Following closely in the wake of an apparent patch delay due to console certification issues and confirmation that the PC patch would be released shortly after comes official confirmation that the 1.6GB patch has been released in tandem with purchasable ‘Shortcut Bundles’. These Shortcut Bundles allow players to immediately unlock all items in exchange for real-world cash.
There are 10 of them available, which break down into individual kit unlocks ($6.99AUD each), air or ground vehicle shortcuts ($9.99AUD each), all vehicle or all kit unlocks ($17.99AUD each), or for the player that wants it all without the time investment, The Ultimate Shortcut Bundle that unlocks everything ($39.99AUD). That’s no small fee to pay to unlock everything in Australia—especially considering Americans are only paying $24.99USD for the Ultimate pack on a weaker dollar—and it raises the issue once again of whether it’s okay to offer gamers the option of paying to unlock instead of investing hours and increasing skill to unlock items organically.
First and foremost, the most obvious issue is the cost. The $15 price difference between us and the US reads like another clear cut case of price gouging, given the usual excuse of the cost of shipping physical products all over Australia is completely negated by the digitally distributed content.
The second and more troubling concern is the free-to-play model that’s being attached to a premium product. To be fair, Battlefield 3 isn’t the first example of a game that offers charged DLC that lets you unlock facets of the game without committing the hours.
That being said, take Battlefield Play4Free as an example. When you play this free-to-play game, you understand, from the outset, that you can invest dozens of hours and you will eventually unlock certain weapons, items and abilities, without paying a single cent to install or play the game. You also understand that you can pay to avoid the ‘grind’ and access these items from the outset.
Sure, there may be certain facets that are premium items only, but the player is, again, aware of the distinction between what is free and what is charged from the outset. With Battlefield 3, you pay for the game from the outset and have only just been made aware that you can pay additional funds to unlock specific vehicle/class items or everything in the game. It’s not just the lack of initial transparency that’s disturbing, either.
I can sympathise with the conundrum DICE faces in the push and pull of trying to offer players a compelling reason to keep playing their game—dog tags, weapons and kit item unlocks—versus attracting new players to the online foray when a lot of players have already unlocked the full arsenal and kit items. But I don’t believe that the answer is to offer premium shortcut bundles of DLC to latecomers, time-poor or lazy players.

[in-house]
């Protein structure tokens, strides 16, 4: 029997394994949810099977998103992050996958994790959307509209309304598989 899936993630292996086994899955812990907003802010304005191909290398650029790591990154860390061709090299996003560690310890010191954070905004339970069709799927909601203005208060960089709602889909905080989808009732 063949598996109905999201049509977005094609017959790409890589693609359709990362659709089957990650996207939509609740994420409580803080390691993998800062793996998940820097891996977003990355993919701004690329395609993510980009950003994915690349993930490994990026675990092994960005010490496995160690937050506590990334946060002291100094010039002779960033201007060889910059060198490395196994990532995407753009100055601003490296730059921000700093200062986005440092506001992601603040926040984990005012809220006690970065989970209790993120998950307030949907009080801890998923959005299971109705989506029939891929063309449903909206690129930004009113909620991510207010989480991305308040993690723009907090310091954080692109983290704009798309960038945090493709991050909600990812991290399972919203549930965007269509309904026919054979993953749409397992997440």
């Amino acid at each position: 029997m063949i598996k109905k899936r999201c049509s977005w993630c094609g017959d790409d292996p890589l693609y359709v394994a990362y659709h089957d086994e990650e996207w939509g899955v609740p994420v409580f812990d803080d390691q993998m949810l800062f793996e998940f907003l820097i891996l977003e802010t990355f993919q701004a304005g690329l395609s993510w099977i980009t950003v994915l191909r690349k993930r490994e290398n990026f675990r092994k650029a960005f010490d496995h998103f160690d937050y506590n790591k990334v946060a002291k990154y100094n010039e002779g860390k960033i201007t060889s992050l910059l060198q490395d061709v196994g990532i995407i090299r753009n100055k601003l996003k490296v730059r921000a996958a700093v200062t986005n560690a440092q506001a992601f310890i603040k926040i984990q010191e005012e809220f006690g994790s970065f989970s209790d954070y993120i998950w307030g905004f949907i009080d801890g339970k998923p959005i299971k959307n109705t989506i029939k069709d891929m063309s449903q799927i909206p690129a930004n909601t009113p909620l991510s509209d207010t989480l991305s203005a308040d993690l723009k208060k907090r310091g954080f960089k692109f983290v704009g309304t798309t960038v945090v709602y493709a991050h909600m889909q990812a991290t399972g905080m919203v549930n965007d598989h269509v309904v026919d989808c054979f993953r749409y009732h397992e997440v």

The biggest criticism of this approach is how it undermines the design process as it relates to multiplayer levelling. There’s a reason why you unlock the defib for Soldiers early on and SOFLAM for Recon class later on. The first item is necessary, while the latter requires skill, team play and has an inbuilt learning curve. There’s also the sense of accomplishment when you access that later-level unlock from time served on the digital battlefield; something that immediately feels a whole lot cheaper knowing that other players can simply buy what others have earned.
Beyond this, there’s an admirable (albeit subtle) learning curve for earned weapons and excitement that’s included free of charge when you pop an unlock. My experience was, just as I felt like I’d mastered a weapon type, a new option was there to tempt me, for better or for worse. A lot of the time it forced me to change the way I play but, most importantly, it allowed me to find particular weapons that worked best for specific maps, modes and play styles.
I don’t envy the position that DICE is in with having to offer new or early-rank players options to hold their own against the end-game players, but a premium offering doesn’t feel like a solution as much as it feels like an easy way to make money off the 10-million owners of Battlefield 3. After all, even the simplest forms of DLC (skins, for example) require development time and resources, thus it’s easy to justify a premium offering. An unlock code, on the other hand, has been as easy as typing I-D-K-F-A since Doom.
What do you think?